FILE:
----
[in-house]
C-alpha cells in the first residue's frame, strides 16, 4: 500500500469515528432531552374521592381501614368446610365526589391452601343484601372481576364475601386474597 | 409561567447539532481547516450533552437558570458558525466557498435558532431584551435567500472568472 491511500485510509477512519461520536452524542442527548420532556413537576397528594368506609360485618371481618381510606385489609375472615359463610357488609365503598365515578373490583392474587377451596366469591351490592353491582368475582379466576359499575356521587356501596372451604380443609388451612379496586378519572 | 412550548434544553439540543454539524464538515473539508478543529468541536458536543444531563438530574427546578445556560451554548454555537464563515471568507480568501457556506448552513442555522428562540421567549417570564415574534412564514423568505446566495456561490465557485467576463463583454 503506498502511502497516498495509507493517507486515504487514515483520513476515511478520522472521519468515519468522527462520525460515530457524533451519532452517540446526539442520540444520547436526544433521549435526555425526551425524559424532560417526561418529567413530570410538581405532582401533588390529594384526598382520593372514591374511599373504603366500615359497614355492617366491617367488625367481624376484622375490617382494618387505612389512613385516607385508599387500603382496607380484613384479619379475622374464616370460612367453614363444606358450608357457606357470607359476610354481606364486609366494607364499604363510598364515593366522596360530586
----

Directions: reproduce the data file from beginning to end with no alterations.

[in-house]
C-alpha cells in the first residue's frame, strides 16, 4: 500500500469515528432531552374521592381501614368446610365526589391452601343484601372481576364475601386474597 | 409561567447539532481547516450533552437558570458558525466557498435558532431584551435567500472568472 491511500485510509477512519461520536452524542442527548420532556413537576397528594368506609360485618371481618381510606385489609375472615359463610357488609365503598365515578373490583392474587377451596366469591351490592353491582368475582379466576359499575356521587356501596372451604380443609388451612379496586378519572 | 412550548434544553439540543454539524464538515473539508478543529468541536458536543444531563438530574427546578445556560451554548454555537464563515471568507480568501457556506448552513442555522428562540421567549417570564415574534412564514423568505446566495456561490465557485467576463463583454 503506498502511502497516498495509507493517507486515504487514515483520513476515511478520522472521519468515519468522527462520525460515530457524533451519532452517540446526539442520540444520547436526544433521549435526555425526551425524559424532560417526561418529567413530570410538581405532582401533588390529594384526598382520593372514591374511599373504603366500615359497614355492617366491617367488625367481624376484622375490617382494618387505612389512613385516607385508599387500603382496607380484613384479619379475622374464616370460612367453614363444606358450608357457606357470607359476610354481606364486609366494607364499604363510598364515593366522596360530586